Young Americans in Ireland: What’s their take on Trump?

Students met in Dublin this week to chat about man set to take over as US president

What do young Americans think of Donald Trump?

For a group from Champlain College, a private university of some 3,000 students in Burlington, Vermont, recently arrived in Ireland for a four-month study spell, the Trump/Clinton contest was the first presidential election in which they were able to vote.

They will watch the culmination of that contest, the inauguration on Friday of president-elect Trump, from afar.

Tempered by apprehension

In their case, the optimism that normally - and naturally - attends youth is tempered by apprehension about the man taking over.


This week in Dublin, they met Irish Times journalist Conor Pope to chat on camera about the man about to take over arguably the most important leadership role in the world.

Dominique Cornacchia (20), who is studying broadcast media production, voted Bernie Sanders in the primaries and so she is no Trump fan. She was surprised at the reaction she got when he won.

“I got several messages saying ‘Are you OK?, How are you coping with this?’, like, ‘Let me know, are you safe’,” she said. “I think that is something that has never happened before.”

‘Very troubling’

For 20-year-old Jack Thomas, who is studying finance, the looming dismantling of the Affordable Care Act, outgoing President Obama's signature "Obamacare" measure which delivered health insurance to millions who were hitherto uncovered, is "a very troubling situation".

“That’s a huge worry. A lot of his policies are just going to damage the country and disadvantage people in the country,” he said.

Daniel O’Brien (21), also studying broadcast media production, supports some of what Trump stands for but does not like some of the atmosphere that accompanies him.

‘A lot more toxic’

“This election tore families apart, friendships apart,” he said. “I know people who won’t talk to old-time friends over simple disagreements in political views. It’s gotten, I would say, a lot more toxic.”

He is hopeful Trump’s approach to economics will deliver prosperity, and supports his position on the Second Amendment to the US constitution (which declares the right of citizens to bear arms).

“I believe that if you get rid of the ability of private citizens to legally own firearms, then the only people who will own firearms will be criminals - and those citizens going about their day, doing nothing wrong, won’t have a way to defend themselves against a criminal element,” he said.

Did the mass murder of children, such as occurred in December 2012 at Sandy Hook Elementary school in Connecticut, an hour’s drive from his home, give him pause for thought?

“It certainly does,” he said. When the 20 children and six teachers were shot dead, “I was questioning it [the availability of guns] for a minute but, when you look at the numbers as a whole, and you look at where the concentrations of gun violence occur, its usually just in an urban inner-city area or it’s not economically developed or they don’t have opportunities to get out or they’re experiencing systematic racism in the system, and when it comes to mass shootings, guns are certainly an aspect of it, they’re an element of what feeds into that.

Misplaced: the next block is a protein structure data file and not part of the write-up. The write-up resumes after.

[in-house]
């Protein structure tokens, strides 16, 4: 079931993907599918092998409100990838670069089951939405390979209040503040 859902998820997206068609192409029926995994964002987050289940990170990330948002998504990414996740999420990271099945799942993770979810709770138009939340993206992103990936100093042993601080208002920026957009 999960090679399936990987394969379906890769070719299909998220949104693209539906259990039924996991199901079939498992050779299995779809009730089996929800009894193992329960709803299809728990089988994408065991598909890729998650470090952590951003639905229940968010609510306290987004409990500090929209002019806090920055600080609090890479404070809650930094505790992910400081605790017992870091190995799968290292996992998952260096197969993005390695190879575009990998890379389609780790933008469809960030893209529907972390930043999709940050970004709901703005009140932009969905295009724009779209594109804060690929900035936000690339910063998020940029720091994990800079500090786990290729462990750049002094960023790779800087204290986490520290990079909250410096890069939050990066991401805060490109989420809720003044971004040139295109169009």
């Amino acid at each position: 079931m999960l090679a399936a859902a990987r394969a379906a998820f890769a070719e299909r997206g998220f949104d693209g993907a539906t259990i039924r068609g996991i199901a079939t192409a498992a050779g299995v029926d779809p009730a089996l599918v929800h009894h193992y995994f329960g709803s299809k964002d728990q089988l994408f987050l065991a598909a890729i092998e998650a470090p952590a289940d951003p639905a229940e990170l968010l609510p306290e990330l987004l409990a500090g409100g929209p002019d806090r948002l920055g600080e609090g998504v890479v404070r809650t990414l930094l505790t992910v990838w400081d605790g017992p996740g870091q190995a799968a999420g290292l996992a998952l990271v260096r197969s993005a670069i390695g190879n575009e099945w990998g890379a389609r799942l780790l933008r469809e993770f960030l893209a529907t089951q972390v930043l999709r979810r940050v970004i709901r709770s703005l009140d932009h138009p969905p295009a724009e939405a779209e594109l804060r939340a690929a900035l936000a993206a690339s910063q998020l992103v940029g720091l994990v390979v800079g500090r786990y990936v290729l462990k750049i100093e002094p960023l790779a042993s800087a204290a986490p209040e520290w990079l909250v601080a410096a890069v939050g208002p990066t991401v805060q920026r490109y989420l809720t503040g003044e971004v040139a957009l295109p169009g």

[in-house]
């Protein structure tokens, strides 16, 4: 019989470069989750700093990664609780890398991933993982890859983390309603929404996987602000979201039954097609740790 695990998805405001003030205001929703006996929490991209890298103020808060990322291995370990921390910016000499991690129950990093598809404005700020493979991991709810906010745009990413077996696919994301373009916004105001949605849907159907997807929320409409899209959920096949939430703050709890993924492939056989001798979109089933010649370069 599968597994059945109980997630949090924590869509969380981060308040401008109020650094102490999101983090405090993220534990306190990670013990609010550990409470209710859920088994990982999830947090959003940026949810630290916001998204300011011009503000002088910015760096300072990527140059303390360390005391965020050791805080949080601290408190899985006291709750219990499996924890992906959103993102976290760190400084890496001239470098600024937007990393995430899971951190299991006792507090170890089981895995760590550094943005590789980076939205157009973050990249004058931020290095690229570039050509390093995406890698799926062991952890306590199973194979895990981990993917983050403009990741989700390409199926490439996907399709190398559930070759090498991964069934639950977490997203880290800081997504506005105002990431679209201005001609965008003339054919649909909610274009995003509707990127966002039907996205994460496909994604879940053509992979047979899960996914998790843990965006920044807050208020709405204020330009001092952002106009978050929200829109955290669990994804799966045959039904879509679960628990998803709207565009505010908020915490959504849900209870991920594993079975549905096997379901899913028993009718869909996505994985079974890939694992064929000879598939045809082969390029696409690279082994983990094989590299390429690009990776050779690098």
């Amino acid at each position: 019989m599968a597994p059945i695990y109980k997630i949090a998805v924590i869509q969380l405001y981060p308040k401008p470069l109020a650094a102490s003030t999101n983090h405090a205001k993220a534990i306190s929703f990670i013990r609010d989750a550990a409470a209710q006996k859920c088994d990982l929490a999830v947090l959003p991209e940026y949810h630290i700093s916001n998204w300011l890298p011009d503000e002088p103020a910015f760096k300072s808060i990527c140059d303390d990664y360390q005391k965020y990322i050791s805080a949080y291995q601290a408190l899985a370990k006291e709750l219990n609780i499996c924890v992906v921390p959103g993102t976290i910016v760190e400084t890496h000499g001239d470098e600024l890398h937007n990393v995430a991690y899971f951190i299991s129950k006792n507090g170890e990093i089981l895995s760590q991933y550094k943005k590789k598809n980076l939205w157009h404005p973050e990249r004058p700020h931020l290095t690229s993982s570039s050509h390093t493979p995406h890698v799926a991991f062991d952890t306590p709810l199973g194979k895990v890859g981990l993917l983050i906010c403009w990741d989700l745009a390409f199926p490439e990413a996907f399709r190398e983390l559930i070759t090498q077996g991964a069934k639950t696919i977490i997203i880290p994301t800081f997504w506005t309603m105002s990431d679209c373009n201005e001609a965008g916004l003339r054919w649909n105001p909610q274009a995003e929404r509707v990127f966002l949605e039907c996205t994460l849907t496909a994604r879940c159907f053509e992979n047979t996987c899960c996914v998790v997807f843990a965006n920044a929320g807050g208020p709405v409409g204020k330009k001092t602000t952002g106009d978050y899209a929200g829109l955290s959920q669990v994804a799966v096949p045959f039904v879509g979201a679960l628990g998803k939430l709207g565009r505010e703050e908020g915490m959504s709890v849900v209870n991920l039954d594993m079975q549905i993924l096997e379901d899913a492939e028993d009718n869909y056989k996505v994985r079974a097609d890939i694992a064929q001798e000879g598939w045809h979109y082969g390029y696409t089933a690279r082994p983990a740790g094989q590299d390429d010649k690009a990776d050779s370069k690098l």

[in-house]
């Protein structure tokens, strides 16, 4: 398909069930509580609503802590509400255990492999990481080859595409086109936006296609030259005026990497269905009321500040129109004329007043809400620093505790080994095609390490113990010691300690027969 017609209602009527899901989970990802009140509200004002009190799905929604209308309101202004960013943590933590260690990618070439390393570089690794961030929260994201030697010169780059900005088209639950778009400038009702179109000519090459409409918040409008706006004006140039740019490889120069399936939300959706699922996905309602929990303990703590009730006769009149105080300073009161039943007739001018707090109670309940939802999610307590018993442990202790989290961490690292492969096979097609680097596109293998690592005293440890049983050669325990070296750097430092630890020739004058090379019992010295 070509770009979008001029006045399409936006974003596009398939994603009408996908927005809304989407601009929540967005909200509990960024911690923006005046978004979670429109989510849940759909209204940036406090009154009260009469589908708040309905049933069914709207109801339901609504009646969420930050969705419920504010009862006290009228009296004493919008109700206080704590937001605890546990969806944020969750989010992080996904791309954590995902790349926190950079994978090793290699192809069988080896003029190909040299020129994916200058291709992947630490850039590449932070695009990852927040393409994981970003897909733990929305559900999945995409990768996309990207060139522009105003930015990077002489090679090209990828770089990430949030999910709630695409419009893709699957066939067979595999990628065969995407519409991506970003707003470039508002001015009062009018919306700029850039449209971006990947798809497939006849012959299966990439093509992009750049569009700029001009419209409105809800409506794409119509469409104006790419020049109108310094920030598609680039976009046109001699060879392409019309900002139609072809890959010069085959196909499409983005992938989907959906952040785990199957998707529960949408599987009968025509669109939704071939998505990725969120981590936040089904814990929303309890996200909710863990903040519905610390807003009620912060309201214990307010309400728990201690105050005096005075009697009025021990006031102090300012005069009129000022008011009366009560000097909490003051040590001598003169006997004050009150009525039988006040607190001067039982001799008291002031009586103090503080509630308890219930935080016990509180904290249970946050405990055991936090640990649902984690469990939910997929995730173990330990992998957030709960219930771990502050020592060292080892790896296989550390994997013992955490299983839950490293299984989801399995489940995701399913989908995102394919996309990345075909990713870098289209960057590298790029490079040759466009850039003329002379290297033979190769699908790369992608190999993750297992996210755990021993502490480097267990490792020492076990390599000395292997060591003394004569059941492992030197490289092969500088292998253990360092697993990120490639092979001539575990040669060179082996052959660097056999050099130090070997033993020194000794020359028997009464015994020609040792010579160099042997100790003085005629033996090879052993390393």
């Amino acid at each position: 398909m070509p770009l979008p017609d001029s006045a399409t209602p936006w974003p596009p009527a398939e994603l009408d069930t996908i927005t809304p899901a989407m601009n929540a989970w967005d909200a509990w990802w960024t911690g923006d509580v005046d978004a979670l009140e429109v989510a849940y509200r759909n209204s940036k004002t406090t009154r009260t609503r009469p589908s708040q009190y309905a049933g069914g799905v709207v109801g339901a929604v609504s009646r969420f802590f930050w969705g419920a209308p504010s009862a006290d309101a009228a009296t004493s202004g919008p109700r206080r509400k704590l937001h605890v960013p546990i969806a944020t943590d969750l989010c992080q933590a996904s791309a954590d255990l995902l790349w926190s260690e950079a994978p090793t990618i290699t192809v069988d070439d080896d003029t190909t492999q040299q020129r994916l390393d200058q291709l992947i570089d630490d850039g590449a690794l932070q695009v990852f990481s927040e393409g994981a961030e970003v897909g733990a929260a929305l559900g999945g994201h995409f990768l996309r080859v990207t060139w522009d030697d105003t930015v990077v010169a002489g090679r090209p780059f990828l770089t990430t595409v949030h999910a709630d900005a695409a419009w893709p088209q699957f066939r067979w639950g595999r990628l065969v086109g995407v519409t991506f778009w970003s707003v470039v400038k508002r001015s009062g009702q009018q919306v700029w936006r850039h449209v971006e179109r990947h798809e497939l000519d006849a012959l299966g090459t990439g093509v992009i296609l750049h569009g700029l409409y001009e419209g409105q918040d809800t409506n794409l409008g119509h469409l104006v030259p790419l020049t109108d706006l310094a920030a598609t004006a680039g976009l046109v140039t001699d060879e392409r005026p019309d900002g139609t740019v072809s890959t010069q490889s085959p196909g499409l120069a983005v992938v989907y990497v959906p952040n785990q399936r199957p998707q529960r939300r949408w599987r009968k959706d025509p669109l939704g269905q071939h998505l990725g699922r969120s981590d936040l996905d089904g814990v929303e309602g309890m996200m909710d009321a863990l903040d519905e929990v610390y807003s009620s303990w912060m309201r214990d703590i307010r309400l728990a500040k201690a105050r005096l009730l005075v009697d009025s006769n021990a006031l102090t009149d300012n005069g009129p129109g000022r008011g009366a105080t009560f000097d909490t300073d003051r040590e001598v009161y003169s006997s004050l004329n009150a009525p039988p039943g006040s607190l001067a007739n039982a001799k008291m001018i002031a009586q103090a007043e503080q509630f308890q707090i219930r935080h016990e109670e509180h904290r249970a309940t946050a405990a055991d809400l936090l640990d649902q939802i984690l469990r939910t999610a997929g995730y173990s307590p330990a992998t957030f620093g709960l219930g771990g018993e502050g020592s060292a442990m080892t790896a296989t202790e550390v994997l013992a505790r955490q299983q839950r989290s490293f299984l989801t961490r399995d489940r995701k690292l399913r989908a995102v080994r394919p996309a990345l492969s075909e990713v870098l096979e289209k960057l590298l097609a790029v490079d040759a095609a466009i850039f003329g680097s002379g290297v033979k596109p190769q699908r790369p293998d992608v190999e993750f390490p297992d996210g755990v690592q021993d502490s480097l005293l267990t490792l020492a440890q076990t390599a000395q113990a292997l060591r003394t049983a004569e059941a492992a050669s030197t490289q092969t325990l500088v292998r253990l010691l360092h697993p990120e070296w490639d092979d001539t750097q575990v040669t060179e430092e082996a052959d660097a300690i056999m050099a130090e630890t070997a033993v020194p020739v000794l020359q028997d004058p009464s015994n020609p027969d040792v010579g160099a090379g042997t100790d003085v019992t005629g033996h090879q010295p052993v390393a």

“But we also have a failing mental health system; we don’t have a very caring and loving culture.

“There are so many factors that go into it and it’s easy to point at guns and say that that’s the key, the heart of the problem, but somebody held that rifle.”

"I'm not a fan [of Trump], it's safe to say," said Rebecca Weisburgh (20), a mathematics and education student.

“Since his election, there have been a rise in incidents in Vermont that I’ve noticed. There have been swastikas drawn on posters. Make America Great Again has been written on many places that had been considered safe spaces. So it seems like that’s kind of difficult.”

It's going to be an "interesting" four years, says Jeremy Paiva (20), also studying broadcast media production.

Originally optimistic

“I’d like to remain optimistic simply because I think remaining pessimistic at this point does no good,” he said. “I was originally optimistic when he was elected but as time has gone by, he has revealed who he has selected for his cabinet, its just really, really hard to be optimistic. So I’d say I’m pretty pessimistic now.

“It seems like there is going to be a huge shift in how our government is dealing with social issues and international relations. We’re going to do that with Tweets now. It’s going to be an interesting four years.”

And will he make America great, again?

"I hope he will, in the sense that he will improve it, not his version of Make America Great Again but a genuine version of it," said Emma Moskowitz (20), a legal studies student. "It's my finest hope. I don't know if it will happen but I think it has the potential to."

"I don't know if we were ever great because like any country, we always have our problems," said Meghan Neely (20), a student of professional writing.

“But my hope would be that, as far as making us great that, maybe within his presidency, more than a divided country, we will unite and hold him to his word as president and come together as a country.”

Peter Murtagh

Peter Murtagh

Peter Murtagh is a contributor to The Irish Times